With all the great music that came out this year, you’d be forgiven for letting a few gems slip under your radar. Nearly every week, a slew of country and Americana artists released great albums to the music-loving public. From a California country masterpiece to a rowdy alt-country band out of North Carolina, here are 8 great albums you may have missed this year.
With a debut album as brilliant as Sam Outlaw‘s Angeleno, expectations were high for a followup. Thankfully, Outlaw delivered with his equally beautiful sophomore album Tenderheart. The record is a collection of delicate explorations of life. From a quest for meaning in “Everyone’s Looking For Home” to the classic country wit of “She’s Playing Hard to Get (Rid Of),” Tenderheart is one of the most impressive releases of the year.
Written after an eight month stint in the Los Angeles county jail, Felony Blues represented a new start for Jaime Wyatt. Writing about her past troubles and brush with the law helped the L.A.-based singer move on with her life and give voice to others still struggling. On standout tracks “Wishing Well” and “Stone Motel” Wyatt sounds like a modern day Merle Haggard, telling tales from the jailhouse and singing songs of redemption that would make the Hag proud.
A veteran songwriter in Nashville with cuts by Chris Stapleton, George Strait and Gary Allan under his belt, Kendell Marvel was already a huge success before the release of his phenomenal debut album Lowdown & Lonesome. But we sure are glad the Music City hitmaker decided to release a studio album nearly 20 years after he moved to Nashville. The slow-burning ballad “Watch Your Heart” sounds like something The Highwaymen would have recorded, while “Untangle My Mind,” co-written with Chris Stapleton and Jaron Boyer (and also included on Stapleton’s From A Room Vol. 2) is one of the best honky tonk anthems in years. Lowdown & Lonesome is the work of a man who has dedicated the better part of his life to crafting incredible songs. And it shows.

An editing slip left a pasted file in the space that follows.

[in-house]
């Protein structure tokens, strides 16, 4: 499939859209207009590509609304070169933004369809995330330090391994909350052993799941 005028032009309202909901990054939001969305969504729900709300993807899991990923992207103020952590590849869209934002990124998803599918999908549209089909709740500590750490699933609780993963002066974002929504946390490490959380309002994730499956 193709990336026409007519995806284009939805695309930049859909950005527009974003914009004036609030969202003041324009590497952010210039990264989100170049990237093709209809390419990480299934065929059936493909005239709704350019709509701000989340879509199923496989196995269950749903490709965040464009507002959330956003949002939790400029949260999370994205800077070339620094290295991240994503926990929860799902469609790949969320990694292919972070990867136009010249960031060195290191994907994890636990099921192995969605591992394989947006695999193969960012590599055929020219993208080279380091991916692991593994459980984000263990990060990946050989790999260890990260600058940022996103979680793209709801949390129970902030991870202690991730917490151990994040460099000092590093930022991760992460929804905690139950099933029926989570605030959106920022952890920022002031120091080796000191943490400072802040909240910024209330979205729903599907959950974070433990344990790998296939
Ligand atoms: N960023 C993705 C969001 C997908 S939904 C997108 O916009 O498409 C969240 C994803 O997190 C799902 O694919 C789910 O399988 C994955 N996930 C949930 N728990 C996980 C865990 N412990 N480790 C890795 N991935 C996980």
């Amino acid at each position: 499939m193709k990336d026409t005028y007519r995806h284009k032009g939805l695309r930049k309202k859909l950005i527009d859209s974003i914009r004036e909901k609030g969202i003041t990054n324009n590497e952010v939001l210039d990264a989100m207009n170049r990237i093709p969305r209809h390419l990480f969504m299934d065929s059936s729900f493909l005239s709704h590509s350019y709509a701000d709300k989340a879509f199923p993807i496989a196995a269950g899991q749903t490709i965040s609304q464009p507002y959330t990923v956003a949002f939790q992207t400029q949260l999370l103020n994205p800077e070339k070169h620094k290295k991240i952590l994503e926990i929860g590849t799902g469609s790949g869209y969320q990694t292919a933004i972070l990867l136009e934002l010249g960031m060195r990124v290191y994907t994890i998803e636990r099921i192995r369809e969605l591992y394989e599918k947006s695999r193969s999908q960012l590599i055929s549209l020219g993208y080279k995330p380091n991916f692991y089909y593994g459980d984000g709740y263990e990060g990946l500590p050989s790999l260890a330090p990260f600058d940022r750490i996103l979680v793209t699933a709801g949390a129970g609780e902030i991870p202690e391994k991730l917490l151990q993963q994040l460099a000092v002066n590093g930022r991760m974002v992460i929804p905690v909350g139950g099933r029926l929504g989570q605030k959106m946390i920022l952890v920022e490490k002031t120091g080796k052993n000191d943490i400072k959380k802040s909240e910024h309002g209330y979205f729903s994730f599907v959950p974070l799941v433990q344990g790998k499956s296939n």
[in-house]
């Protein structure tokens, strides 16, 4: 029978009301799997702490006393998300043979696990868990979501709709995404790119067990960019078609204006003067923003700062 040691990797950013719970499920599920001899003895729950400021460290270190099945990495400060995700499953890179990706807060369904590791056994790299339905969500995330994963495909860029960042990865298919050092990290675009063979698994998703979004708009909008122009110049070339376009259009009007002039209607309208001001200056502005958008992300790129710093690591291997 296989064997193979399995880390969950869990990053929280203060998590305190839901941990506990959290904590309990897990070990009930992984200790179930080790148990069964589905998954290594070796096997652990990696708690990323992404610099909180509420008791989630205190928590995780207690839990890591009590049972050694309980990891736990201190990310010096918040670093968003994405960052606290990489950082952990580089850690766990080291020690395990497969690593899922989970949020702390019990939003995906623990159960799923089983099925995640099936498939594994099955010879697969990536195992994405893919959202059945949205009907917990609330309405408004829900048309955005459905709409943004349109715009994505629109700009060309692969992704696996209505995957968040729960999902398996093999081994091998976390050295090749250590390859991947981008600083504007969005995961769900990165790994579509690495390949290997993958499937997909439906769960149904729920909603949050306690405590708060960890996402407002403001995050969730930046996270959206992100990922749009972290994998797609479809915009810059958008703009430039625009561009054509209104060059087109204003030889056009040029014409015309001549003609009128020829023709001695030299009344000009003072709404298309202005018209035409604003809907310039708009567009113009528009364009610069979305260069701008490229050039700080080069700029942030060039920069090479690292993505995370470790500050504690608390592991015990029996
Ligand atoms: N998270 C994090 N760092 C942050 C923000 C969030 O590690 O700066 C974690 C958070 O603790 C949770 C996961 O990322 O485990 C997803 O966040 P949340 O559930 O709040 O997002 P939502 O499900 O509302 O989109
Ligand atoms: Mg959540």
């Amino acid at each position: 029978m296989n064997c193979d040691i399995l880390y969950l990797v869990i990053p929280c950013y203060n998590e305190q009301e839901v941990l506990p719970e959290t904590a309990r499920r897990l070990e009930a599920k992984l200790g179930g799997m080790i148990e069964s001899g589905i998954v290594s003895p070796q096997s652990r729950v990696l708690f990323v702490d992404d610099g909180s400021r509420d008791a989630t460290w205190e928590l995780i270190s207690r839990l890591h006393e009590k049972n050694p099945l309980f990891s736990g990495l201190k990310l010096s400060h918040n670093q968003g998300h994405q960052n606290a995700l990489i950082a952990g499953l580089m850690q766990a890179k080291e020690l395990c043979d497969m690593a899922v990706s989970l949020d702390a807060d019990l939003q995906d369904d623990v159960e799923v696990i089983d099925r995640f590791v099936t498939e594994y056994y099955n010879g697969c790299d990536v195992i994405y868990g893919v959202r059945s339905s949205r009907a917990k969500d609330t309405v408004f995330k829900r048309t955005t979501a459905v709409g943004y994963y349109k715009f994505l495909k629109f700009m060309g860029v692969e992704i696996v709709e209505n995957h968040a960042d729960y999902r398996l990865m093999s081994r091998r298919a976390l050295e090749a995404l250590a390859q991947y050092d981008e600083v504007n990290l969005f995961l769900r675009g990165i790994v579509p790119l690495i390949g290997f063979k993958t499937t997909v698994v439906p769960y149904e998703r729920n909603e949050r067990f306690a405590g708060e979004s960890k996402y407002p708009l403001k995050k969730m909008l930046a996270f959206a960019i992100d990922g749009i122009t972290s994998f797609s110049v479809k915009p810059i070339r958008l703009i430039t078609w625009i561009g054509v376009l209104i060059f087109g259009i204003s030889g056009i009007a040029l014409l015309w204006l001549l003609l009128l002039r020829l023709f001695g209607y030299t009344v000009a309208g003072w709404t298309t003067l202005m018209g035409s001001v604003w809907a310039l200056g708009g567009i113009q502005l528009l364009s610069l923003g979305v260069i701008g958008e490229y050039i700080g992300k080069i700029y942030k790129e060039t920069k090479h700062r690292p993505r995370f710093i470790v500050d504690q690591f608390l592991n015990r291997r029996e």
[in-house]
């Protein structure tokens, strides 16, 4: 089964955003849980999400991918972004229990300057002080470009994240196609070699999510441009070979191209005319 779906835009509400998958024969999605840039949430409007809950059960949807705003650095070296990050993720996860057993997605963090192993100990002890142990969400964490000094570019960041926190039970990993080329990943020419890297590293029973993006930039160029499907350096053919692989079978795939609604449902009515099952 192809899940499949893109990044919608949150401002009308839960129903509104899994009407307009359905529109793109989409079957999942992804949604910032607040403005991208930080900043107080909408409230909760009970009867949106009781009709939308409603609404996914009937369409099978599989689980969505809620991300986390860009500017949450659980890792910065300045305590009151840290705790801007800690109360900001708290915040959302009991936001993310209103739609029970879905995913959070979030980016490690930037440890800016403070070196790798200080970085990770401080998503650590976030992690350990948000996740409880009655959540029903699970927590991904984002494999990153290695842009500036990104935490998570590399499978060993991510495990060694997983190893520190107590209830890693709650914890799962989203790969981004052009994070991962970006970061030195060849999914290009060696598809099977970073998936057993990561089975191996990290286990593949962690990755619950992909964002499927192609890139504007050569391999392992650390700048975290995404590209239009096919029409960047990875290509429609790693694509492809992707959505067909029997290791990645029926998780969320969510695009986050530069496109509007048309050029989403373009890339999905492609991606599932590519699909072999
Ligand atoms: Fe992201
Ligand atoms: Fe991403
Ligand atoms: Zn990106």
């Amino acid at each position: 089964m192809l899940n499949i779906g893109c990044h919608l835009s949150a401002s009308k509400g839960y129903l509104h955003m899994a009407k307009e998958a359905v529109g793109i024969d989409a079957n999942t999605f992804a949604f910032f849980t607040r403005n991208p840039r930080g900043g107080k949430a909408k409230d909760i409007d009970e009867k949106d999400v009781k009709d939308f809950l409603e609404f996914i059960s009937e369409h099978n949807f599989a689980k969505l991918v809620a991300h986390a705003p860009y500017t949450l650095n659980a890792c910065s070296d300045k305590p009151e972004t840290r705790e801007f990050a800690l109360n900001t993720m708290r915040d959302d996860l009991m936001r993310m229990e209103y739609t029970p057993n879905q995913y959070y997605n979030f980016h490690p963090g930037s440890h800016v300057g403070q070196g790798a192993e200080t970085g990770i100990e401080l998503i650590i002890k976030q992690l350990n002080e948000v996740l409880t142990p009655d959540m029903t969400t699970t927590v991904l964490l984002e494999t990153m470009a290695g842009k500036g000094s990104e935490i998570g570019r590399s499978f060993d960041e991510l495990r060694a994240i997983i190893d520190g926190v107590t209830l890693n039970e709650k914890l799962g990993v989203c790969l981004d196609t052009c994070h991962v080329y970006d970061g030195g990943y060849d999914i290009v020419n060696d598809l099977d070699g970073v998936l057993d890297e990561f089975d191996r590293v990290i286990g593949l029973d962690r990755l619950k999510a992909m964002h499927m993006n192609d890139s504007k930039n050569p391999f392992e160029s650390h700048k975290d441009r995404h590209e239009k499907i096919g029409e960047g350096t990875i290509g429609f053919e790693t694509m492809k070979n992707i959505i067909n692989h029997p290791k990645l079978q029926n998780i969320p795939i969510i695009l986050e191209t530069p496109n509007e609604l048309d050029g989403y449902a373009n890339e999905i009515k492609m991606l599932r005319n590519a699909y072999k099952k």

Lilly Hiatt has been a staple of East Nashville’s music scene for the better part of a decade and Trinity Lane may be her best work to date. The alt-country gem finds strength in heartbreak and starting over, from the self-awareness of the title track (“I get bored so I wanna get drunk/I know how that goes/so I ain’t gonna touch it”) to the joy of finding hope in music on “Records.”
From the opening notes of Dori Freeman’s Letters Never Read, you can hear the Virginia-born Freeman’s Appalachian roots. Even the lilting love song “If I Could Make You My Own” was inspired by old time murder ballads. Freeman expertly blends classic pop with traditional old time folk songs to create one of the most original and honest records of the year.
Joseph Huber gained notoriety in the Americana world as a founding member of bluegrass band the .357 String Band. But Huber has steady been releasing incredible solo albums, and none are more mesmerizing than The Suffering Stage. Filled with soul-baring lyrics and soaring fiddles, The Suffering Stage demands to be heard. Start with “You Showed Me,” a barroom weeper and requiem for a long-gone love.
Oklahoma native Travis Linville has quite the musical pedigree. He’s been called the “godfather of modern Oklahoma folk.” He’s a highly sought after musician who has collaborated with the likes of Hayes Carll and Jon Fullbright. On Up Ahead, Linville finally takes center stage and it’s a welcome arrival. The melancholy “Flowers in Your Hair” and the pedal steel laden “Bar Room” are album highlights.
Sarah Shook and the Disarmers may seem to have unlikely country beginnings. The North Carolina alt-country outfit was founded by upstate New York native Sarah Shook, who fell in love with country music in her early 20s after being raised on a strict regimen of classical and praise music. But as soon as you hear Shook’s biting outlaw yodel, the pure country soul that lies within is evident. The band would be equally at home in an L.A. rock club or a Texas dive bar. “Dwight Yoakam” is a perfect tear-in-your-beer song with an obvious nod to another country badass who was embraced by the rock world while maintaining his country roots. Songs like “Make it Up To Mama” and “Misery Without Company” put the “outlaw” in the outlaw country, with lyrics like “the only thing keeping my chin up is this bottle.” We’ll drink to that.